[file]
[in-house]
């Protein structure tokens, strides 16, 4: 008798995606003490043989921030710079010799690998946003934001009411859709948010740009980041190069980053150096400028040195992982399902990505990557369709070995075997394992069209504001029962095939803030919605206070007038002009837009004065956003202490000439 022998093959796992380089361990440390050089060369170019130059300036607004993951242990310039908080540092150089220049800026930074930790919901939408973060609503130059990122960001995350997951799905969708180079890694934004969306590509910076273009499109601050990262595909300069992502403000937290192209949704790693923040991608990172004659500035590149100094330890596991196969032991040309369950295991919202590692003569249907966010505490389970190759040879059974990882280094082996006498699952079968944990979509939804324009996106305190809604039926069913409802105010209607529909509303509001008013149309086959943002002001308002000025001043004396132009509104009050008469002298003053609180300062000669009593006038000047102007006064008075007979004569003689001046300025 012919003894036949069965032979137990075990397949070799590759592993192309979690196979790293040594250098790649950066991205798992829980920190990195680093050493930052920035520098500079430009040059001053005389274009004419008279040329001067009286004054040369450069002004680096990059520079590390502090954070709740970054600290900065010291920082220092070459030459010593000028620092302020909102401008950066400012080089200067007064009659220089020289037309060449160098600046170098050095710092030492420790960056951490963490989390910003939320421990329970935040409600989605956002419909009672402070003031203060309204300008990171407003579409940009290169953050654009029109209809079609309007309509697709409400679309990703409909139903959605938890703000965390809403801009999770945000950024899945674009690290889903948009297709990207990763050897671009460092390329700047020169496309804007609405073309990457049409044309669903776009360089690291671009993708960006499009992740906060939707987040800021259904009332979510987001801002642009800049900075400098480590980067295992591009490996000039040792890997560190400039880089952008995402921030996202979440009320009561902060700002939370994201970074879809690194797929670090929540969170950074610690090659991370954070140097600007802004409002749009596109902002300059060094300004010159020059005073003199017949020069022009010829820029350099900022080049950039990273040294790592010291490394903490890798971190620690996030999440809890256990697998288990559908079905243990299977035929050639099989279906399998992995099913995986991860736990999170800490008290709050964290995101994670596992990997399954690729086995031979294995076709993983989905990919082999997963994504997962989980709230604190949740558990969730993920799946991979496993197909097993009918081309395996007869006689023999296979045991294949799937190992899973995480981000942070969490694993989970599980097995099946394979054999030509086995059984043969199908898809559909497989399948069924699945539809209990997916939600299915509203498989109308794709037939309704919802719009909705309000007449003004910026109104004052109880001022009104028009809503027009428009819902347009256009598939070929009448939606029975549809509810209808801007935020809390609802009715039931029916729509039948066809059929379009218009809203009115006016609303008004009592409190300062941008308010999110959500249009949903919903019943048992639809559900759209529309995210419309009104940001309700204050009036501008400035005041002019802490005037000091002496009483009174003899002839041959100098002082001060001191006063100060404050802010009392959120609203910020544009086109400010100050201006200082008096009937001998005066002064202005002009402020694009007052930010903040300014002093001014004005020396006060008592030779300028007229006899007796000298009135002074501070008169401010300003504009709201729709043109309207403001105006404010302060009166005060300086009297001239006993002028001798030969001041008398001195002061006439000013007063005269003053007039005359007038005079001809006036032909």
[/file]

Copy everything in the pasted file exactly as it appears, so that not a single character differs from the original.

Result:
[in-house]
């Protein structure tokens, strides 16, 4: 008798995606003490043989921030710079010799690998946003934001009411859709948010740009980041190069980053150096400028040195992982399902990505990557369709070995075997394992069209504001029962095939803030919605206070007038002009837009004065956003202490000439 022998093959796992380089361990440390050089060369170019130059300036607004993951242990310039908080540092150089220049800026930074930790919901939408973060609503130059990122960001995350997951799905969708180079890694934004969306590509910076273009499109601050990262595909300069992502403000937290192209949704790693923040991608990172004659500035590149100094330890596991196969032991040309369950295991919202590692003569249907966010505490389970190759040879059974990882280094082996006498699952079968944990979509939804324009996106305190809604039926069913409802105010209607529909509303509001008013149309086959943002002001308002000025001043004396132009509104009050008469002298003053609180300062000669009593006038000047102007006064008075007979004569003689001046300025 012919003894036949069965032979137990075990397949070799590759592993192309979690196979790293040594250098790649950066991205798992829980920190990195680093050493930052920035520098500079430009040059001053005389274009004419008279040329001067009286004054040369450069002004680096990059520079590390502090954070709740970054600290900065010291920082220092070459030459010593000028620092302020909102401008950066400012080089200067007064009659220089020289037309060449160098600046170098050095710092030492420790960056951490963490989390910003939320421990329970935040409600989605956002419909009672402070003031203060309204300008990171407003579409940009290169953050654009029109209809079609309007309509697709409400679309990703409909139903959605938890703000965390809403801009999770945000950024899945674009690290889903948009297709990207990763050897671009460092390329700047020169496309804007609405073309990457049409044309669903776009360089690291671009993708960006499009992740906060939707987040800021259904009332979510987001801002642009800049900075400098480590980067295992591009490996000039040792890997560190400039880089952008995402921030996202979440009320009561902060700002939370994201970074879809690194797929670090929540969170950074610690090659991370954070140097600007802004409002749009596109902002300059060094300004010159020059005073003199017949020069022009010829820029350099900022080049950039990273040294790592010291490394903490890798971190620690996030999440809890256990697998288990559908079905243990299977035929050639099989279906399998992995099913995986991860736990999170800490008290709050964290995101994670596992990997399954690729086995031979294995076709993983989905990919082999997963994504997962989980709230604190949740558990969730993920799946991979496993197909097993009918081309395996007869006689023999296979045991294949799937190992899973995480981000942070969490694993989970599980097995099946394979054999030509086995059984043969199908898809559909497989399948069924699945539809209990997916939600299915509203498989109308794709037939309704919802719009909705309000007449003004910026109104004052109880001022009104028009809503027009428009819902347009256009598939070929009448939606029975549809509810209808801007935020809390609802009715039931029916729509039948066809059929379009218009809203009115006016609303008004009592409190300062941008308010999110959500249009949903919903019943048992639809559900759209529309995210419309009104940001309700204050009036501008400035005041002019802490005037000091002496009483009174003899002839041959100098002082001060001191006063100060404050802010009392959120609203910020544009086109400010100050201006200082008096009937001998005066002064202005002009402020694009007052930010903040300014002093001014004005020396006060008592030779300028007229006899007796000298009135002074501070008169401010300003504009709201729709043109309207403001105006404010302060009166005060300086009297001239006993002028001798030969001041008398001195002061006439000013007063005269003053007039005359007038005079001809006036032909």